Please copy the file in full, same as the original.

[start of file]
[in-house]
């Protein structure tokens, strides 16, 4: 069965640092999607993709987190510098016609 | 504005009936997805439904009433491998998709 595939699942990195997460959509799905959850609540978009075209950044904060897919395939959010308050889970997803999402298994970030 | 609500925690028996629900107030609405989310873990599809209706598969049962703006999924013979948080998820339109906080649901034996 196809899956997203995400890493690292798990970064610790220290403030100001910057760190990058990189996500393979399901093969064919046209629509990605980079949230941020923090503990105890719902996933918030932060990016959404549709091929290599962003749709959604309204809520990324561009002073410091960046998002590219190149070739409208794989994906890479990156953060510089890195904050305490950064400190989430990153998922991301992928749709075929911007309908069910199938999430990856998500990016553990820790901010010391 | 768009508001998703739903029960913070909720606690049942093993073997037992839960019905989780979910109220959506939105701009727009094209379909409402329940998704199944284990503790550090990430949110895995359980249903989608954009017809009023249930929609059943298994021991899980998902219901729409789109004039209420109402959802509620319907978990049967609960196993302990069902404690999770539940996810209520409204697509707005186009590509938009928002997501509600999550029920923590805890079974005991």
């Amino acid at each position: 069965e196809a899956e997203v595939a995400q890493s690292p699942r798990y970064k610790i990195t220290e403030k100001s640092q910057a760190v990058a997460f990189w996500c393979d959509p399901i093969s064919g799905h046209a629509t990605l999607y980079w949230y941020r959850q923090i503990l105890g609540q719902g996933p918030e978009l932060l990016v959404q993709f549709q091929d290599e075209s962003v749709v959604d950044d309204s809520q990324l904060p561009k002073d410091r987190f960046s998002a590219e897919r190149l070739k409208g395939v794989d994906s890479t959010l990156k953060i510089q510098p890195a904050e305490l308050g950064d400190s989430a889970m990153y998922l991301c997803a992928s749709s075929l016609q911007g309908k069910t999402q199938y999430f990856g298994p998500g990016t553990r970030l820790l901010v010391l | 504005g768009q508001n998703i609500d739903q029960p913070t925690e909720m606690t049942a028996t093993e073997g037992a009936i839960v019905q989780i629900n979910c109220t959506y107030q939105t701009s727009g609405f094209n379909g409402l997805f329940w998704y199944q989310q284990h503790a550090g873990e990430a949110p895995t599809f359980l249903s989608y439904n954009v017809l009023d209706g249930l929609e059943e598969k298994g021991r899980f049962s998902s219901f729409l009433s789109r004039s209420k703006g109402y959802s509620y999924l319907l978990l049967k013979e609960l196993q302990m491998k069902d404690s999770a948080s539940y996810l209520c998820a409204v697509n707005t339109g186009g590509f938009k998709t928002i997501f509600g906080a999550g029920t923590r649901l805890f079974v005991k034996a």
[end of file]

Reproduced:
[in-house]
């Protein structure tokens, strides 16, 4: 069965640092999607993709987190510098016609 | 504005009936997805439904009433491998998709 595939699942990195997460959509799905959850609540978009075209950044904060897919395939959010308050889970997803999402298994970030 | 609500925690028996629900107030609405989310873990599809209706598969049962703006999924013979948080998820339109906080649901034996 196809899956997203995400890493690292798990970064610790220290403030100001910057760190990058990189996500393979399901093969064919046209629509990605980079949230941020923090503990105890719902996933918030932060990016959404549709091929290599962003749709959604309204809520990324561009002073410091960046998002590219190149070739409208794989994906890479990156953060510089890195904050305490950064400190989430990153998922991301992928749709075929911007309908069910199938999430990856998500990016553990820790901010010391 | 768009508001998703739903029960913070909720606690049942093993073997037992839960019905989780979910109220959506939105701009727009094209379909409402329940998704199944284990503790550090990430949110895995359980249903989608954009017809009023249930929609059943298994021991899980998902219901729409789109004039209420109402959802509620319907978990049967609960196993302990069902404690999770539940996810209520409204697509707005186009590509938009928002997501509600999550029920923590805890079974005991």
């Amino acid at each position: 069965e196809a899956e997203v595939a995400q890493s690292p699942r798990y970064k610790i990195t220290e403030k100001s640092q910057a760190v990058a997460f990189w996500c393979d959509p399901i093969s064919g799905h046209a629509t990605l999607y980079w949230y941020r959850q923090i503990l105890g609540q719902g996933p918030e978009l932060l990016v959404q993709f549709q091929d290599e075209s962003v749709v959604d950044d309204s809520q990324l904060p561009k002073d410091r987190f960046s998002a590219e897919r190149l070739k409208g395939v794989d994906s890479t959010l990156k953060i510089q510098p890195a904050e305490l308050g950064d400190s989430a889970m990153y998922l991301c997803a992928s749709s075929l016609q911007g309908k069910t999402q199938y999430f990856g298994p998500g990016t553990r970030l820790l901010v010391l | 504005g768009q508001n998703i609500d739903q029960p913070t925690e909720m606690t049942a028996t093993e073997g037992a009936i839960v019905q989780i629900n979910c109220t959506y107030q939105t701009s727009g609405f094209n379909g409402l997805f329940w998704y199944q989310q284990h503790a550090g873990e990430a949110p895995t599809f359980l249903s989608y439904n954009v017809l009023d209706g249930l929609e059943e598969k298994g021991r899980f049962s998902s219901f729409l009433s789109r004039s209420k703006g109402y959802s509620y999924l319907l978990l049967k013979e609960l196993q302990m491998k069902d404690s999770a948080s539940y996810l209520c998820a409204v697509n707005t339109g186009g590509f938009k998709t928002i997501f509600g906080a999550g029920t923590r649901l805890f079974v005991k034996a």